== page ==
U.S. health officials are putting the pressure on the country’s food industry. They’re pushing for a cutback of one third of the salt being used in foods today, preparing guidelines that will have a wide-ranging impact on the processed food industry in the United States.
High sodium intake has been linked to higher blood pressure, which leads to heart disease and stroke. These are two major causes of death across North America.
Currently, the average American consumes about 3,400 mg of salt per day; the new guidelines are hoping to reduce that number to 2,300 mg/day. This mimics Canada’s voluntary sodium reduction strategy introduced six years ago, where they hoped to reduce the sodium consumption to the same 2,300mg mark.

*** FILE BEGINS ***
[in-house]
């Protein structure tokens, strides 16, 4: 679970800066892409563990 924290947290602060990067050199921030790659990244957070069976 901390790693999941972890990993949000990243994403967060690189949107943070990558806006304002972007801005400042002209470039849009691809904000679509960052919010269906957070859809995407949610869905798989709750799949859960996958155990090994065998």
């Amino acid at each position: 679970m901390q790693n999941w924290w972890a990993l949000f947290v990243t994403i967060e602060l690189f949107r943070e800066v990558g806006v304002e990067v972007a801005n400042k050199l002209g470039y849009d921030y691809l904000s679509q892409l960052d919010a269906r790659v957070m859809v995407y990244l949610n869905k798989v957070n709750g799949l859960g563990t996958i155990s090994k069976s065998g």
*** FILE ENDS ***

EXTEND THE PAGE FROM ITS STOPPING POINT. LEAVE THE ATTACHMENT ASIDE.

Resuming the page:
To put that figure into perspective: one teaspoon of salt contains about 2,300 milligrams of sodium, according to the American Heart Association.
The Food and Drug Administration (FDA) said these voluntary guidelines would apply to both major food manufacturers and restaurants.
“Our great hope is that this will initiate a very serious national dialogue,” said FDA Commissioner Robert Califf. He believes many people aren’t aware of just how much sodium they consume, until they’re in the hospital with a heart ailment.
Health groups still want to push forward, making the guidelines mandatory. But this is already a good first step: major companies like Campbell Soup Co , General Mills Inc and Kraft Heinz Co, have already started cutting salt in anticipation of the guidelines.
These guidelines come just days after the FDA announced their plan to overhaul the entire labeling system. The health agency will make the amount of added sugar and specific serving sizes more preeminent on food packaging.